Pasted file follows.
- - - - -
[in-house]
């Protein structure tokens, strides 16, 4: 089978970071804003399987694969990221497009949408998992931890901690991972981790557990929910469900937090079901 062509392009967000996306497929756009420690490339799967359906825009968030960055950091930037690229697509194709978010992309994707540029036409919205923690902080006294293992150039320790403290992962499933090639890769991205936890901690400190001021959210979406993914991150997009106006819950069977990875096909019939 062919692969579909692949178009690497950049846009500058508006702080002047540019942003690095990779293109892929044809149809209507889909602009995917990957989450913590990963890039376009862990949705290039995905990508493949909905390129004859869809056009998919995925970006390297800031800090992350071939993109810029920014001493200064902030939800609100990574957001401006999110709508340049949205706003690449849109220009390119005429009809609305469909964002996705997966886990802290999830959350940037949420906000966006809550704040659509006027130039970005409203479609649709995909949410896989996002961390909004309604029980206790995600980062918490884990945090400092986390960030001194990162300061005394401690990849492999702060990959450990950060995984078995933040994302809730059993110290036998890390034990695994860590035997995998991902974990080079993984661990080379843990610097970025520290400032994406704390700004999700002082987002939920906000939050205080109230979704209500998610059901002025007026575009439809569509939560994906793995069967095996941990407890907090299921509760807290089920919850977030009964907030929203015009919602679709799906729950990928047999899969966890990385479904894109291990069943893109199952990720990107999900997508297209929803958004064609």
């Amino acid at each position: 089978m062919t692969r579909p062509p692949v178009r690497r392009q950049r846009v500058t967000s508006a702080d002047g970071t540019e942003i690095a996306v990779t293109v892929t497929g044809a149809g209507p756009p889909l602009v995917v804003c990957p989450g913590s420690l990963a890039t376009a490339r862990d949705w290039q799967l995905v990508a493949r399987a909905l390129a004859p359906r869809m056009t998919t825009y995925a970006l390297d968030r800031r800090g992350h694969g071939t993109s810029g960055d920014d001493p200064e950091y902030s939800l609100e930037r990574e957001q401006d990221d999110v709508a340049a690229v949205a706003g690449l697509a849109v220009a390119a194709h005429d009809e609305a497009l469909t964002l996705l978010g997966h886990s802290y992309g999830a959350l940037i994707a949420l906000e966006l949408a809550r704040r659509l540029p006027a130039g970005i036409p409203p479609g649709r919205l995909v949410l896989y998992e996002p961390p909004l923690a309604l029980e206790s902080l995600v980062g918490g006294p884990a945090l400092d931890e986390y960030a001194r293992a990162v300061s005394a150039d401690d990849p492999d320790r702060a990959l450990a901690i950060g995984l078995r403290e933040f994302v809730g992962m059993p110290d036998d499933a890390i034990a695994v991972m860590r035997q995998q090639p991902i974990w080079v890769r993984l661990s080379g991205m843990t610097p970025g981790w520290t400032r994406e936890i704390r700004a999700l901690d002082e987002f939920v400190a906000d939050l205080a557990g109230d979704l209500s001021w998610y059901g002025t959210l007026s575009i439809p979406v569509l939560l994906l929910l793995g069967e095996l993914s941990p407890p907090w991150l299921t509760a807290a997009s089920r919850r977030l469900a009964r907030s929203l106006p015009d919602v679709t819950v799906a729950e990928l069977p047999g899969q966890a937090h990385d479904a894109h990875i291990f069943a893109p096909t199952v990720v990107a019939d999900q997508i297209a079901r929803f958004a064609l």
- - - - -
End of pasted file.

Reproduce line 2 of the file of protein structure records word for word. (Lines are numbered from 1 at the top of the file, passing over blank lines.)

């Protein structure tokens, strides 16, 4: 089978970071804003399987694969990221497009949408998992931890901690991972981790557990929910469900937090079901 062509392009967000996306497929756009420690490339799967359906825009968030960055950091930037690229697509194709978010992309994707540029036409919205923690902080006294293992150039320790403290992962499933090639890769991205936890901690400190001021959210979406993914991150997009106006819950069977990875096909019939 062919692969579909692949178009690497950049846009500058508006702080002047540019942003690095990779293109892929044809149809209507889909602009995917990957989450913590990963890039376009862990949705290039995905990508493949909905390129004859869809056009998919995925970006390297800031800090992350071939993109810029920014001493200064902030939800609100990574957001401006999110709508340049949205706003690449849109220009390119005429009809609305469909964002996705997966886990802290999830959350940037949420906000966006809550704040659509006027130039970005409203479609649709995909949410896989996002961390909004309604029980206790995600980062918490884990945090400092986390960030001194990162300061005394401690990849492999702060990959450990950060995984078995933040994302809730059993110290036998890390034990695994860590035997995998991902974990080079993984661990080379843990610097970025520290400032994406704390700004999700002082987002939920906000939050205080109230979704209500998610059901002025007026575009439809569509939560994906793995069967095996941990407890907090299921509760807290089920919850977030009964907030929203015009919602679709799906729950990928047999899969966890990385479904894109291990069943893109199952990720990107999900997508297209929803958004064609």